The contrast in the content and tone of the final days of Trump’s Presidency and the early days of Biden’s is stark. Trump bungled, blamed, and bullied; Biden already seems competent, considered, and compassionate. Apart from Me-ness, Trump’s Presidency was also characterised by Meanness; Biden is already showing a certain Mindfulness.
The early messages from Joe Biden, the 46th President of the USA, are telling. They couldn’t be more in contrast with his predecessor. Biden warned Trump after the insurrection of the Capitol building on January 6, 2021, that presidents can either ‘inspire’ or ‘incite’. Trump is now experiencing a historic second impeachment for doing just what Biden indicated – the consequence of inciting an insurrection at the Capitol.
Trump’s final recorded message was all about his achievements and his Me-ness, akin to his wife #MeMeMeMelania. From the very beginning, aides confided that Trump only read documents that were a page long and had his name on them. Trump’s record is replete with examples of narcissism and self-promotion – he is, after all, a ‘very stable genius’.
Trump believes he created a “movement” that the “world had never seen” and that it had ‘just begun’; Biden inherits a republic where refugees used to be welcomed and allies respected. Biden also inherits a sicker, weaker, poorer and meaner America.
Apart from Me-ness, Trump’s Presidency was also characterised by meanness – separating children from their parents and putting them in cages; authorising the federal execution of more people than any previous President; teargassing #BlackLivesMatter protestors to stage a photo opportunity of Trump holding a bible.
Rather, Biden is already exhibiting a certain mindfulness. Joe Biden’s and Kamala Harris’s pre-inauguration memorial is a study in appropriate and sensitive recognition of the truth of COVID-19 and the need to heal the partisan divide.
They hosted a sombre acknowledgement that 400,000 Americans have perished as a result of the pandemic, whereas Trump first denied its presence as a “hoax”, then suggested imbibing bleach to cure it, and claimed the “China virus” would “magically disappear”. Trump regarded wearing masks as being ‘politically correct’ and merely a symbol of being a Democrat. In contrast, Biden and his team have followed health advice in wearing masks and they have been planning a massive response to the pandemic with a fiscal stimulus and a rapid vaccine roll-out.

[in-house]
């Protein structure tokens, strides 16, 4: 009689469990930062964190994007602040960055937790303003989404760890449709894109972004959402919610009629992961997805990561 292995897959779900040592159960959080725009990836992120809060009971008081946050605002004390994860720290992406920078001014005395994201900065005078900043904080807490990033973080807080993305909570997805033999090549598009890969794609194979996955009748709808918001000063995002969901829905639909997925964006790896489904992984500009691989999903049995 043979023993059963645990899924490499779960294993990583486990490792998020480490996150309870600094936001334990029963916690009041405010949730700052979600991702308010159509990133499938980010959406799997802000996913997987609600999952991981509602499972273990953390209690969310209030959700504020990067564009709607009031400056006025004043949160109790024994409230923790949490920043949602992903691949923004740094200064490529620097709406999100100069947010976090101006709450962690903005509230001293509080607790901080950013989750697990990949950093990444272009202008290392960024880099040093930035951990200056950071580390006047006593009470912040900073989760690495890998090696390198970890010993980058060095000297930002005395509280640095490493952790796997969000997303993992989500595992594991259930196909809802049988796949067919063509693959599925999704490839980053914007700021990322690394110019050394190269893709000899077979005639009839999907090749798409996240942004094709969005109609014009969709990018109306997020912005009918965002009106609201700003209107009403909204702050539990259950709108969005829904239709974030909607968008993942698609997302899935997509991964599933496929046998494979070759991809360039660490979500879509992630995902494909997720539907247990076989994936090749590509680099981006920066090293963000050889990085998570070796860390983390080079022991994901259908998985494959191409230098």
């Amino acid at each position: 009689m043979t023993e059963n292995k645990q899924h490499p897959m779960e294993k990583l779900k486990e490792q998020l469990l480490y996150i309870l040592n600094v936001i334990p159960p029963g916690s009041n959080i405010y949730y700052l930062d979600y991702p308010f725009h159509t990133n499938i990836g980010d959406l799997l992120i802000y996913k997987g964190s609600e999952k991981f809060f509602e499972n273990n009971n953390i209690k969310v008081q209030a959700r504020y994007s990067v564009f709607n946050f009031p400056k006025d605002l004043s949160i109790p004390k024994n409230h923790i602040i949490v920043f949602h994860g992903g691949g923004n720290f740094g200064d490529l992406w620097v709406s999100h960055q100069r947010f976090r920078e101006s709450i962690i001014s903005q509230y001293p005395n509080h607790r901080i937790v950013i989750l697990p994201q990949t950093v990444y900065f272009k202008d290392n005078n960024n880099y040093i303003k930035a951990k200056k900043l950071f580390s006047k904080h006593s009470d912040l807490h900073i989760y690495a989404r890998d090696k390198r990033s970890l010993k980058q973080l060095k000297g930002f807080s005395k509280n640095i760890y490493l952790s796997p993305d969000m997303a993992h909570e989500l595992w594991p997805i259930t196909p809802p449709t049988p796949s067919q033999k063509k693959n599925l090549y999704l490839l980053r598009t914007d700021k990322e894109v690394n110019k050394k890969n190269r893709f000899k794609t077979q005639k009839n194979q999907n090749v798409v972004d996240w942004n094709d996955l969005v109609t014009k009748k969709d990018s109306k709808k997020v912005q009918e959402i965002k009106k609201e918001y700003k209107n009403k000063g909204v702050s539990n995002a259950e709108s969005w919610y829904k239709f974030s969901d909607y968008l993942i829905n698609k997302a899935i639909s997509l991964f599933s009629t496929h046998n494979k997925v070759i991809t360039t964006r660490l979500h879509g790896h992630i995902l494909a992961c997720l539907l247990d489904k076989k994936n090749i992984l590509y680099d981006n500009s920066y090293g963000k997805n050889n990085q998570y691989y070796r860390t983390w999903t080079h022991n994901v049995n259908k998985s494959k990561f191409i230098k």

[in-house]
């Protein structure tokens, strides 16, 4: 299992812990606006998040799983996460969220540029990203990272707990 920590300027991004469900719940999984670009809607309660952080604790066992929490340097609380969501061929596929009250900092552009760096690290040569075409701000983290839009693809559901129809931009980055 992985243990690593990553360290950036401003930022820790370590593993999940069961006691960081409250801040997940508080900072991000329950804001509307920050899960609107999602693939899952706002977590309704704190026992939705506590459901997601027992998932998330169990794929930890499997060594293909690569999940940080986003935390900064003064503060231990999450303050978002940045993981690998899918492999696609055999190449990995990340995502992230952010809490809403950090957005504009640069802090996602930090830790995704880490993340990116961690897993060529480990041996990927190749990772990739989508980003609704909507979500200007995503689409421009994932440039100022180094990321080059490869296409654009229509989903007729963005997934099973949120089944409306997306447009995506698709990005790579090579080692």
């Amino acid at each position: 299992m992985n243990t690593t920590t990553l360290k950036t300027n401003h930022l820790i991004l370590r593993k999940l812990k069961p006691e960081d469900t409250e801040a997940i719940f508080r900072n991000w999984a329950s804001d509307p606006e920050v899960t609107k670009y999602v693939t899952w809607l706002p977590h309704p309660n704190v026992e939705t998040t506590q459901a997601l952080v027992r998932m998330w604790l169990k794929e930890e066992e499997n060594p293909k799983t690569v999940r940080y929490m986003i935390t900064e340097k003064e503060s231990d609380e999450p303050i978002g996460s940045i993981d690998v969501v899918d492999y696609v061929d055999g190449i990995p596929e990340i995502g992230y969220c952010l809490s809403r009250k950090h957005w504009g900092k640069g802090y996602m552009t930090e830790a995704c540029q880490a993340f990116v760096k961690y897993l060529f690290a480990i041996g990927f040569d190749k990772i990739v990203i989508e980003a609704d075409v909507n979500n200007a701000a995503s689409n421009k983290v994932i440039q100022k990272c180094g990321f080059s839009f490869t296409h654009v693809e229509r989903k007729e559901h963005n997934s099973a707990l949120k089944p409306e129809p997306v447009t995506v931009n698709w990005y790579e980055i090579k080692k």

Trump spoke with arrogance, ignorance and in Twitter bites; Biden speaks with finesse, knowledge, and even in full sentences. Trump created his own reality with #stopthesteal; Biden is preparing to face reality where he was resoundingly and validly elected.
Trump was inept, deluded, and divisive; Biden seems clear-eyed and brings a reassuring and experienced pair of hands to the Oval Office.
As James Mattis, a former Defence Secretary wrote, “Donald Trump is the first president in my lifetime who does not try to unite the American people—does not even pretend to try. Instead, he tries to divide us.”
On the other hand, Biden states he is keen to unite both blue and red states into one, “indivisible” United States. He presents a hopeful vision to build a “new and better world” where democracy has “prevailed”, civil rights are respected, and the planet is “crying for survival”. This is indeed a steep ‘hill to climb’ after Trump’s Presidency.
The contrast between them could not be more marked.
Robert Boyatzis and Annie McKee wrote a great book on Resonant Leadership (Boston, MA: Harvard Business Press, 1998). They highlighted three aspects of an effective leader – mindfulness, compassion and hope. Biden already appears to embody these qualities in stark contrast to his predecessor. We trust this will continue for America’s sake and for ours.
Americans are understandably traumatised by the pandemic and most seem disillusioned and dismayed by four years of Trump, and not only Democrats and the American diaspora.
Australians are exhausted from hearing about Trump and his excesses over the past four years. Most of us would now be relieved that his term has ended – perhaps forever. We are sad that so many Americans have died due to Covid-19 because of the Trump administration’s bungling and Republicans’ enabling of their incompetence. We are also concerned that America’s credibility as an enlightened democracy has been so severely diminished under Trump.
Apart from his loyal cult-like followers, the only one who might retain some residual interest in Trump and his ‘movement’ are scholars of leadership. Trump is now a cautionary tale and a useful case study, even if he won’t go away quietly.
While avoiding the negative ‘horn’ effects for Trump as well as the positive ‘halo’ effects for Biden, the contrast between their styles and behaviour is already significant.
Trump’s legacy includes toxic rhetoric, mocking scientists like Anthony Fauci, disrespecting institutions like the WHO, and ignoring political customs while at the same time appointing conservative justices, hardening immigration policy, providing corporate tax breaks, and encouraging radical extremism.
Biden speaks of the need for purpose and resolve to face their “cascading crises”, and he appeals to Americans’ devotion and commitment. He urges Americans to ‘open their souls, not harden their hearts’. Biden knows that he works for the people who pay his salary. For Trump, the people were only there to serve him and his ego.
At least one ‘take-away’ for leaders who reflect upon the 45th Presidency and witness the very early days of this 46th Presidency is this:
“Don’t lead like Trump or follow him – and show some respect for others.”